Huffman Manufacturing's assembly plant in Azusa California; Where the Huffy Penguin bikes were produced.
The original Huffy Penguin with the staff from the John T. Bill Company. The Penguin was officially introduced to dealers on Mar.3.1963 at the new corporate headquarters of John T. Bill & Co, although a few had already made their way to bicycle shops.
Peter Mole worked for the bicycle supply firm of "John T. Bill & Company"- a major distributer of bicycles and parts to dealers in Southern California. Pete was the firm's "buyer" and travelled extensively throughout the early 1960's on company business he was also intuitive, and kept an eye out for developing trends on the street. It was all in the family, so to speak, as John T. Bill & Company was owned by Pete's father - Mr. Philip Mole Sr.
Above Left, Right: Advertisements for John T. Bill's Huffy Penguin- America's first muscle bike.
Above Left: The Monark Avanti, made by Huffy for sale at discount stores in late 1963. It was an exact copy of the Penguin bike. Above Right: The Huffy "Brodie" bike, a virtual clone of the Huffy Penguin bike. The introduction of the Avanti and Brodie bikes in late 1963 spelt an end to the relationship between Huffy and the John T. Bill company.
In 1964 Huffy introduced a line of high-rise style bikes collectively known as the "Dragster" series, and (not surprisingly) the single-speed version of their '64 "Dragster" was again almost identical to the original John T. Bill Penguin.
Pete Mole needed to find another bike manufacturer to make Penguin bikes for John T. Bill, and in late 1963 he signed a deal with the Dayton bike company to produce a model to be sold as the Dayton "Deluxe Penguin". This bike was sold exclusively through the John T. Bill Company for a couple of years, starting in 1964. This bike had similarities to the earlier Huffy Penguins, except for color and seat-covering changes.
Below, Left, Right: Advertisements for the 1964 Dayton Deluxe Penguin. The Dayton bike company was contracted to make new Penguin bikes by the John T. Bill Company, after Huffy shut John T. Bill out of their new plans for high-rise bike marketing.
Left: An Ad from Huffy in early 1964 stating that they produced the first commercial bike of this type (hi-riser). The bike they are referring to is the Huffy Penguin- which they were contracted to make for John T. Bill & Co. in Glendale California. There is no mention that the original idea for the bike's production came from Peter Mole.
Above: A curious advertisement for the Monark "Avanti" bike, which was made by Huffy on the tail of the Penguin. It is advertised as "Penquin" & "Sting Ray" styled, which sounds funny now because the Huffy Penguin bike predated the Sting-Ray. Notice the mis-spelling of the Penguin's name.
B I K E RO D &K U S T O M I N T E R V I E W :
Conducted by John Brain,
BR&K: Pete, what's the long and short of it? There has been a lot of debate over the years about who brought out and marketed the first factory hi-rise bike. You were right in the middle of the action in California during the early 1960's, is it true that your company was the first off the line?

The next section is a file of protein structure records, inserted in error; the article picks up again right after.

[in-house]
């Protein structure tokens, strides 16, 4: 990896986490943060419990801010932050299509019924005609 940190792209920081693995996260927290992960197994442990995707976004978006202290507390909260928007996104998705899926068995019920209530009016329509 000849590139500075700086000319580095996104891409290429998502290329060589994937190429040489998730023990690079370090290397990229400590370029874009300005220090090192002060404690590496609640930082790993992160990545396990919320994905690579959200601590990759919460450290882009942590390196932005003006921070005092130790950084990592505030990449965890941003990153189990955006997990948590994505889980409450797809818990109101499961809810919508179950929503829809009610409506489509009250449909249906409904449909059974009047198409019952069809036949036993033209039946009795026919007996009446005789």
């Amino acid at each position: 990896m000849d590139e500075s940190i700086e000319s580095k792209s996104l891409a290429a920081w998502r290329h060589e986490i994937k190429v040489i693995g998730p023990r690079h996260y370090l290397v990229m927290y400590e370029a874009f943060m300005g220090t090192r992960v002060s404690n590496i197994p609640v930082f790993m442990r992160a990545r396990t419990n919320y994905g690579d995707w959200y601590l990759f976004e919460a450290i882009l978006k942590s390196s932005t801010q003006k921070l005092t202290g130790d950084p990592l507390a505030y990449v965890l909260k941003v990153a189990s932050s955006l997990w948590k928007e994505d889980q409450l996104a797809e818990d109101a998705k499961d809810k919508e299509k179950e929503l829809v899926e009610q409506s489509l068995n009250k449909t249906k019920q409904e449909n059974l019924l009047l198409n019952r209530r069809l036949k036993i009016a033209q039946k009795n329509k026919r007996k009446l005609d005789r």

Peter Mole: My company, John T. Bill, was the first company to market a factory-produced model of the hi-riser bike. Before that, they were hand-built by kids or bike shops.
BRK: Pete, how did your position in the John T. Bill Company connect you with the growth of the high-rise bike movement in Southern California?"
PM: As the buyer for John T. Bill, my salesman for the San Diego area hounded me to buy Polo seats, hi-hiser bars, and knobby tires, he said the kids were building up these funny bikes and it was gaining in popularity.
BRK: This must have had you wondering about what was going on down there with the kids and all those bike parts; how did you respond to your salesman's request?
PM: I took a trip with my salesman to the San Diego area to see what it was all about; and it was an eye-opener.
BRK: Did the demand for the hi-rise parts level off after a while, or did orders continue to increase?
PM: I bought as many polo seat and hi-riser bars as I could get, and the popularity was still growing.
BRK: Was your supply of the high-riser parts enough to meet the need during the summer of 1962?
PM: The high-riser craze caused a shortage of Polo seats, we could sell all we could get from Persons.
BRK: I would have thought that Bob Persons would have been glad to hear about the seats' renewed popularity; how did he feel about your sudden request for large numbers of his Solo Polo seats?
PM: I tried to convince Bob to increase production; but he was a little gun-shy about the popularity of this new bike style, as were many others.
BRK: Pete, How fast did the craze spread beyond San Diego after the initial breakout? I'm sure you recognized the incredible sales potential if the hi-rise style became widespread in California?
PM: The biggest job was convincing dealers outside of the San Diego area that it was a hot new trend; and that they should place an order for this new wave of bike components. However, it did not take long for the wave to move northward; and you know the rest.
BRK: I understand that the popularity of the new bike style become so great in mid-'62 that you decided to go one step further, and made the decision to have a run of hi-rise bikes manufactured. What was the first step you took?
PM: I was on friendly terms with Huffy at the time, and we arranged a meeting about building a production model of this type of bike. We had a difficult time convincing Huffy to make the bike for us; we had to guarantee that we would buy any unused parts not assembled on the bikes- parts like the seats, handlebars and tires.